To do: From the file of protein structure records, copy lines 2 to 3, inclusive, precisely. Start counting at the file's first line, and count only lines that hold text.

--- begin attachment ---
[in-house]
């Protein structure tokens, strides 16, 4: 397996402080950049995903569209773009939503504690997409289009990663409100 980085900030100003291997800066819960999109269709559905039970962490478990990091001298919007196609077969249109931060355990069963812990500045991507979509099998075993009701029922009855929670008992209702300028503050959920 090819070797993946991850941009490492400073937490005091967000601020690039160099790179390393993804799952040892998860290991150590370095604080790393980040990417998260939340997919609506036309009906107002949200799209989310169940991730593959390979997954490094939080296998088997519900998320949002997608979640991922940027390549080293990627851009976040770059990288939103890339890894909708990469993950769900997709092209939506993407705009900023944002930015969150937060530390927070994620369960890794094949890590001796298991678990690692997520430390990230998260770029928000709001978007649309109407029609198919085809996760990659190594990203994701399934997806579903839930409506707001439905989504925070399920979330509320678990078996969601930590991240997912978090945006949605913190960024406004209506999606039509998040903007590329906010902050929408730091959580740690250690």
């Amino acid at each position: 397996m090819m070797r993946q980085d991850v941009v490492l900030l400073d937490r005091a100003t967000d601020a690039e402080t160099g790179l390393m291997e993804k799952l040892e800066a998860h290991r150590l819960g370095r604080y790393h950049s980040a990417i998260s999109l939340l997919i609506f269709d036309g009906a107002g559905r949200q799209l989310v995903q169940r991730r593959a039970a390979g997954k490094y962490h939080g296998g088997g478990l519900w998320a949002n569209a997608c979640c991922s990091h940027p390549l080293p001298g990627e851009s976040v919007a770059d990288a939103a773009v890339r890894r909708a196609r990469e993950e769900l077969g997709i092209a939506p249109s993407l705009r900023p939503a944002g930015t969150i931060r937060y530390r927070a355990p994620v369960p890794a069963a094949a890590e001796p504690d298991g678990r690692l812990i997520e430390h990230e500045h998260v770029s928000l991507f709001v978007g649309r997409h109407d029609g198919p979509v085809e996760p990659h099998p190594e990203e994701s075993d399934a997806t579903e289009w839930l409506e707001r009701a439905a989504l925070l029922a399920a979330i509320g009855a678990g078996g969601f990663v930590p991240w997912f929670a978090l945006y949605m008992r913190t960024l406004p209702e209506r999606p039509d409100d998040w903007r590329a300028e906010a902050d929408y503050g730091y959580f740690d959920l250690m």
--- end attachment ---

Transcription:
């Protein structure tokens, strides 16, 4: 397996402080950049995903569209773009939503504690997409289009990663409100 980085900030100003291997800066819960999109269709559905039970962490478990990091001298919007196609077969249109931060355990069963812990500045991507979509099998075993009701029922009855929670008992209702300028503050959920 090819070797993946991850941009490492400073937490005091967000601020690039160099790179390393993804799952040892998860290991150590370095604080790393980040990417998260939340997919609506036309009906107002949200799209989310169940991730593959390979997954490094939080296998088997519900998320949002997608979640991922940027390549080293990627851009976040770059990288939103890339890894909708990469993950769900997709092209939506993407705009900023944002930015969150937060530390927070994620369960890794094949890590001796298991678990690692997520430390990230998260770029928000709001978007649309109407029609198919085809996760990659190594990203994701399934997806579903839930409506707001439905989504925070399920979330509320678990078996969601930590991240997912978090945006949605913190960024406004209506999606039509998040903007590329906010902050929408730091959580740690250690």
């Amino acid at each position: 397996m090819m070797r993946q980085d991850v941009v490492l900030l400073d937490r005091a100003t967000d601020a690039e402080t160099g790179l390393m291997e993804k799952l040892e800066a998860h290991r150590l819960g370095r604080y790393h950049s980040a990417i998260s999109l939340l997919i609506f269709d036309g009906a107002g559905r949200q799209l989310v995903q169940r991730r593959a039970a390979g997954k490094y962490h939080g296998g088997g478990l519900w998320a949002n569209a997608c979640c991922s990091h940027p390549l080293p001298g990627e851009s976040v919007a770059d990288a939103a773009v890339r890894r909708a196609r990469e993950e769900l077969g997709i092209a939506p249109s993407l705009r900023p939503a944002g930015t969150i931060r937060y530390r927070a355990p994620v369960p890794a069963a094949a890590e001796p504690d298991g678990r690692l812990i997520e430390h990230e500045h998260v770029s928000l991507f709001v978007g649309r997409h109407d029609g198919p979509v085809e996760p990659h099998p190594e990203e994701s075993d399934a997806t579903e289009w839930l409506e707001r009701a439905a989504l925070l029922a399920a979330i509320g009855a678990g078996g969601f990663v930590p991240w997912f929670a978090l945006y949605m008992r913190t960024l406004p209702e209506r999606p039509d409100d998040w903007r590329a300028e906010a902050d929408y503050g730091y959580f740690d959920l250690m």